Excess Sugar Consumption: Effect on the Body
While sugar may seem like a substance that is harmful only to your teeth, causing cavities and gum disease, excessive consumption can cause severe damage to both physical and mental health. What is less well known are the systemic effects of sugar and that excess consumption is one of the leading causes of rising obesity, cardiovascular disease, type 2 diabetes and other chronic disease with addiction rates similar to narcotics. Because addition of sugar to food substances are often unregulated, the amount of sugar intake can remain largely unknown.
Sugar addiction or sugar craving?
Studies suggest sugar addiction or ‘cravings’ are similar to those of cocaine as it can increase energy and result in a short-term euphoric feeling. Sugar addiction has been shown to have withdrawal and relapse rates comparable to those associated with narcotics and other illicit drugs. One difference between narcotics and sugars is that unlike narcotics, sugar can be ‘added’ and hidden in foods, even foods considered healthy. Processed foods like protein bars, sweetened beverages like energy drinks, ‘healthy’ cereals, juices, and yogurts can be loaded with sugars. According to the American Heart Association, the average recommended sugar intake for men is 36 grams/day for men and 25 grams/day for women. One cup of Dannon low fat yogurt, a food substance deemed ‘healthy’, has 34 grams of sugar alone. Because of these hidden sugars and a lack of nutrition education, it is estimated the average American consumes 71.14 grams of sugar a day accounting for up to 17% of total adult calorie intake.
What does excess sugar consumption do to the body?
- Obesity: fat diets trended in the early 2000’s but those diets replaced fat with sugar and sugar has been labeled as the number one reason why obesity rates have increased. Fat around organs have been associated with organ damage and failure.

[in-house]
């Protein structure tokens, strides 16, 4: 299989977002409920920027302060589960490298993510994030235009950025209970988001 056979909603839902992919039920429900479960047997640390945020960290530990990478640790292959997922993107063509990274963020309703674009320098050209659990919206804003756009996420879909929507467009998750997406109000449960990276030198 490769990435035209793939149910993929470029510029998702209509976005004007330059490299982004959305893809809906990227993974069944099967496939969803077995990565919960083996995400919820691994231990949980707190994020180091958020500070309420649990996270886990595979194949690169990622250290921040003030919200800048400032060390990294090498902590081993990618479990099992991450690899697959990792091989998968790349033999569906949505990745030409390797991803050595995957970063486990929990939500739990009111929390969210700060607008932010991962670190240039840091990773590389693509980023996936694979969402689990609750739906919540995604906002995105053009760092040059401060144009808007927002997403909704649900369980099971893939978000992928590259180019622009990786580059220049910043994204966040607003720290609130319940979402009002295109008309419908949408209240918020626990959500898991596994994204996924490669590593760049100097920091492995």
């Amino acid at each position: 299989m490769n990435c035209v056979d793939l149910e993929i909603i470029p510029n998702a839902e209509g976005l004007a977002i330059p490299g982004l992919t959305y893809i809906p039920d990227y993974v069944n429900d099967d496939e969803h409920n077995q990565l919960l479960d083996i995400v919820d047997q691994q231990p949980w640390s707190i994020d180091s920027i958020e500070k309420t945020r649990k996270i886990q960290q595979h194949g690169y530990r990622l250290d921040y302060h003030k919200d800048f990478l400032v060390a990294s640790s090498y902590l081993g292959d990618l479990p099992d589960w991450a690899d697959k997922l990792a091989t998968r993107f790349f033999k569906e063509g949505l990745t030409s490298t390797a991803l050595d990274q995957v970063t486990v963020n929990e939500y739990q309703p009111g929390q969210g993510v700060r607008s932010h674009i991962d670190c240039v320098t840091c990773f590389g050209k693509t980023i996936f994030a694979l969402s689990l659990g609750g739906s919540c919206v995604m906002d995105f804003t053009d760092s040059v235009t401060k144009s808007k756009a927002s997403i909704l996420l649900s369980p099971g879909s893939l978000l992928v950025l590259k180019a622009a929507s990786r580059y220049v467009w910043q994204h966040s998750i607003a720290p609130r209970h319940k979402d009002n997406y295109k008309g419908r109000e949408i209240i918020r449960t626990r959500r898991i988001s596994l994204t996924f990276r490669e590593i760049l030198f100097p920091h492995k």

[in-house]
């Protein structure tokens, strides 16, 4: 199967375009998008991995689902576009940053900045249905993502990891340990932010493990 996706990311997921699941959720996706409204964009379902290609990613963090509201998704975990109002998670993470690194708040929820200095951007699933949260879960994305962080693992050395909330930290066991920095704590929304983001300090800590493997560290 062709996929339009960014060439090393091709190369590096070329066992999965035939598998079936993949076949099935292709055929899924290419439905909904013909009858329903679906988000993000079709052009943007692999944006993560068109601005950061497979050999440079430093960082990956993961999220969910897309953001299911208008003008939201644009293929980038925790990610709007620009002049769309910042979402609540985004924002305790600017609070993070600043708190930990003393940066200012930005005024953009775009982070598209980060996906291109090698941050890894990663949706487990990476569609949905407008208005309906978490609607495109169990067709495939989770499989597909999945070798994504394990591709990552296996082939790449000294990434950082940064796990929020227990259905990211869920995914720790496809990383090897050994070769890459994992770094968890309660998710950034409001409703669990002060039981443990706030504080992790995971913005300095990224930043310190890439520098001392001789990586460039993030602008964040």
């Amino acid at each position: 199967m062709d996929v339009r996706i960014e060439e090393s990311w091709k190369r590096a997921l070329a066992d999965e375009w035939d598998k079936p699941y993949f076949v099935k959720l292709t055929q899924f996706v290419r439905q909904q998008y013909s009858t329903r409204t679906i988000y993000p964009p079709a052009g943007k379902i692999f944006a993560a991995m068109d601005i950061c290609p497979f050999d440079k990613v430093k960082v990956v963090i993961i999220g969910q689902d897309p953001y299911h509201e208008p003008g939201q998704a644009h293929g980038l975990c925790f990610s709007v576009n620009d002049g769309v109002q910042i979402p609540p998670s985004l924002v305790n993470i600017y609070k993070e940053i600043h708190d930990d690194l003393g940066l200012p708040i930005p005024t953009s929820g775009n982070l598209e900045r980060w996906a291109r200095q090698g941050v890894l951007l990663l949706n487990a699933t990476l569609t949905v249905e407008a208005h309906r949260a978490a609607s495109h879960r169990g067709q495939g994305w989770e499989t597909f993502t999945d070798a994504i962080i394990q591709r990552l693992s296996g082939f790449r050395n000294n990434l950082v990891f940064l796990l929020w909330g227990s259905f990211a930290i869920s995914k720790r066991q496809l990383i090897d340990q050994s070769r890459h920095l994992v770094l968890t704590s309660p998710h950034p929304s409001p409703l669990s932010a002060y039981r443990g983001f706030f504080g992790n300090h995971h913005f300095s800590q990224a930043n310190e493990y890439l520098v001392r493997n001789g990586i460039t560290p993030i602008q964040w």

- Diabetes: Sugar overconsumption can spike insulin levels and drive insulin resistance. The risk for diabetes grows approximately 1.1% for every 150 calories of sugar consumed in 1 day. Diabetes is a risk factor for many diseases including periodontal disease.
- Inflammation: high sugar consumption significantly increases pro-inflammatory cytokines and increases adipose tissue which further increases levels of inflammation.
- Gut Dysbiosis: Studies have shown that diets high in sugar can trigger changes in gut microbiome favoring those associated with obese body types.
- Depression: diets high in sugars and processed foods can cause neurotransmitter dysregulation increasing the risk of depression. Research has also found a correlation between excessive high fructose corn syrup consumption and an increased risk for Alzheimer’s disease and dementia.
- Premature Aging: The shortening of telomeres is a natural process in aging which can be accelerated by a high intake of sugar. One study with 5,309 adult subjects showed that regular drinking of sugar-sweetened beverages was associated with shortened telomere length and premature cellular aging.
Curbing the Sugar Addiction/Craving
Dietary changes that directly limit sugar consumption and replace processed products with whole foods or ‘the single ingredient method’ is the best method. Eating whole fruits, vegetables, high fiber foods, and grains instead of processed snacks with added sugars will help keep blood glucose levels stable throughout the day. Avoiding high-fructose corn syrup-containing items, added sugars & dyes, and cutting out refined carbohydrates can help decrease inflammation and balance hormone levels. Additionally, mindfulness techniques can be incorporated as a supportive measure; these can include post-meal walks, meditation, and non-distracted eating practices to slow down the speed of food consumption.